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Narian Chengiah Naidoo
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Lobbying = Bribery = Lobbying = Bribery. No distinction

21 May 2014, 12:15

Lobbying, in general, refers to the act of trying to influence members of a legislative body to vote in favour of the ‘lobbyist’. In some governments, ‘lobbyists’ have formally recognized groups, whose interests are ‘lobbied’ for, that may be wholly or partially funded by organizations, or even nations. On a softer side, lobbying may just involve political support offered in return for political influence, or action. Lobbying that is legalized by a government does not involve financial support.

Bribery, on the other hand, involves offering money in return for political action or influence. Often this bribery comes in cash form, without involving bank transactions, and this is one of the reasons many lobbyists have been accused of bribery. Therefore, bribery is when money contributions are made to a political group in expectation of being favoured in political or legislative decisions. Priorities and decisions of legislators, the President, the Prime Minister, Ministers, Councillors alike, are defined by money handouts by lobbyists.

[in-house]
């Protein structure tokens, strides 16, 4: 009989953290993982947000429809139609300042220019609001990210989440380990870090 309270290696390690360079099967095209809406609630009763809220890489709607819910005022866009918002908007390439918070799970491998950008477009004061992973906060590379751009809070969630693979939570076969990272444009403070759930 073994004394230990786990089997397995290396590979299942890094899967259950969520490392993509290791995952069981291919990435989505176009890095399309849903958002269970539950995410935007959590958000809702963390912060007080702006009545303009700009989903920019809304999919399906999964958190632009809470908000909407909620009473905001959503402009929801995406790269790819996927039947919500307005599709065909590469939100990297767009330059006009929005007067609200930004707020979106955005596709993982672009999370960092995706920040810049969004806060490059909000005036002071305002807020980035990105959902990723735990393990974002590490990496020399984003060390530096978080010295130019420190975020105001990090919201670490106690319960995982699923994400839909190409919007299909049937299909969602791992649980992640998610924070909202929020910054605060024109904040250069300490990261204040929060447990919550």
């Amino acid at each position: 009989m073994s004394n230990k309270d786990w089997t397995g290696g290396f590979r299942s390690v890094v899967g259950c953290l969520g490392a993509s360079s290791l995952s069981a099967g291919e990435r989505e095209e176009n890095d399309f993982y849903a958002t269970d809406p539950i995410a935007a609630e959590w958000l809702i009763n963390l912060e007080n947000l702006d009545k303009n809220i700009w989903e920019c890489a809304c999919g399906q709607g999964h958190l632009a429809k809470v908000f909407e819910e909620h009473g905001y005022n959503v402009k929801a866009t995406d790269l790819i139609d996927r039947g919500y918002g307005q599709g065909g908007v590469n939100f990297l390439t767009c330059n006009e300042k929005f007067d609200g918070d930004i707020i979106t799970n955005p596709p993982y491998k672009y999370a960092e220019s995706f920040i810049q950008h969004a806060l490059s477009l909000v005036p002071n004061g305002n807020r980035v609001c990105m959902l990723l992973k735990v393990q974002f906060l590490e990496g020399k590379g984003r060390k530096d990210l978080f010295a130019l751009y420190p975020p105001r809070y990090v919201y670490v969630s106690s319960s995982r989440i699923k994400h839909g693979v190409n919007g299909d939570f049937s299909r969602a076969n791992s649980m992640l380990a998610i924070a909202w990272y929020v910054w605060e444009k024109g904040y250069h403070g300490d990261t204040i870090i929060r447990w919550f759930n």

At times, there seems to be just a fine line between the two. Lobbyists have become very aggressive in pushing for their agendas, and this has led many to think that their practices have become unacceptable, as it unfairly swings the political landscape in favour of the rich and the big corporations that can use their monetary influence. Definitely, this kind of system has major drawbacks, since the concerns of the ‘common man’ will not matter if they are contrary to the interests of the big businesses. Some business leaders have such a grip on the avenues to power, that the gap between the businesses and the file and rank (who are the customers) is very wide.

Precisely put, bribery is when a business, individual or a group of individuals, offer cash or property in exchange for a specific influence in their favour. For instance, when a legislator tells his constituent that he will vote for certain legislation in return for a certain amount of money, then that is bribery.

Many times, proving a bribe can be as hard as it can be to distinguish between bribery (which is illegal) and lobbying (which is legal in some governments), unless informers are used. Informers will have to offer the real bribes, and tape the officials accepting the money offers. Alternatively, if there’s some written agreement with the official consenting to the bribery, it could also prove the acceptance of a bribe. Otherwise, proving a connection between the two parties without tangible evidence can seem like a ‘mountain to climb.’ 
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